So here is a gripe that I have. I come from a working class background. I’ve spent my fair share of time doing hard physical labor and I always find it irritating when rich folks want to highlight the working class. I talked a bit in RSVP about how you could always tell if someone was rich or poor growing up, because the rich folks stained their houses gray, while the poor folks let their shingles weather naturally, because they couldn’t afford to stain or paint their shingles. While it is certainly nice to enjoy the aesthetic, it is another to mimic it out of a lack of understanding. Just go listen to me yammer on over here. For the dudebro who tone policed me, language warning, though it’s bleeped for sensitive ears.

So overall, I really enjoy this pencil. I love round pencils. I love the Pearl core. I like silver ferrules and imprints. I love the color blue. I’m warming up to the grey wash. I don’t care about Clark’s music at all and frankly I’m finding it easier and easier to divorce the tribute from the pencil and just enjoy the pencils. Get some at Jetpens.

No affiliate links today, click the link and buy from Jetpens because they are awesome and maybe a few hits from CSS will get them to send me some stuff to review. I traded for the the goods in this review with my own handmade notebooks and no one influenced my review.

  • I have ONE Palomino sent to me once and it is truly great. Didn’t know about the tribute thing but guess it helps makes new pen looks more memorable?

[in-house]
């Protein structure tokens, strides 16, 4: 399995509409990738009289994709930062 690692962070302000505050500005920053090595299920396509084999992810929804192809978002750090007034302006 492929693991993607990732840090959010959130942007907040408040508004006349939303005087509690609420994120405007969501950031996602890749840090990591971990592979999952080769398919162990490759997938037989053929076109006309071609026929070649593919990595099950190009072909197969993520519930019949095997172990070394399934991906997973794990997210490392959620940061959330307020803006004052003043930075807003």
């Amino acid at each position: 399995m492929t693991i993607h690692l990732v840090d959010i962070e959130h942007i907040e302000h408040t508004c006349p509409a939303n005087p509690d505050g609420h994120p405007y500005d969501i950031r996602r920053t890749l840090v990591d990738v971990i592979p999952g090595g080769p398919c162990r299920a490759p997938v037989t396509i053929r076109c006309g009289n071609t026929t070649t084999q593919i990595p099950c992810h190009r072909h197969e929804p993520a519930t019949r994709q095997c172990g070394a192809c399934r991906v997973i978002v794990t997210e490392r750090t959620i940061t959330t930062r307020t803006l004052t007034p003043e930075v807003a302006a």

Great review!

    • lessherger

      I think that tributes give people another thing to latch onto. Only the Volumes editions have a tribute associated, the regular line doesn’t.

  • alamosweet

    Dudebro checking in to say that Guy Clark is interesting in the sense that he appreciated and wrote songs about workmanship, not just the working class. So the dudebros broing it up in pencil land obviously appreciated that he used his music as a platform for celebrating the tactile, handmade and well-loved objects that we infuse with meaning. So it’s not just a random dudebro selected by the dudebros, it’s a dudebro who would love a great pencil. Also, Guy Clark was a dudebro who could write an amazing song. Dudebro out!

    • lessherger

      LOL I get that Clark was an amazing songwriter. I spent some time looking over his lyrics and really liked them. I just can’t get into his actual music.

      I’m not so sure that writing about workmanship =/= writing about the working class. Generally speaking, folks who work with their hands and are crafts people are working class.

  • So far, the only tribute I’ve truly appreciated was Dorothea Lange but I (1) worked in a darkroom through college, (2) know a good deal about her, (3) give two bits about phhotography and (4) thought “hey, Blackwing might actually recognize women’s contributions to the arts every know and again!”. However, instead of picking from some of the obvious choices of men and women who have contributed to arts and culture, they have decided to do weird obscura. Ok? Suit yo’self.

    • lessherger

      I kinda feel like they’ve made a huge shift from BIG concepts/folks like Muir, Steinbeck, etc they’ve made a shift down into who the hell is this land? I know Lange because I spent a lot of time checking out her photos in college (picked up a coffee table book of just her depression era photos GAH so awesome) and while I liked that they finally picked a woman, I wondered if it was a… “Let’s pick a woman folks are demanding it.” Then after they did Lange everything went into WTF territory. With the exception of the 73 all of the choices have been pretty puzzling. I spend a lot of time divorcing the concept/tribute from the actual pencils.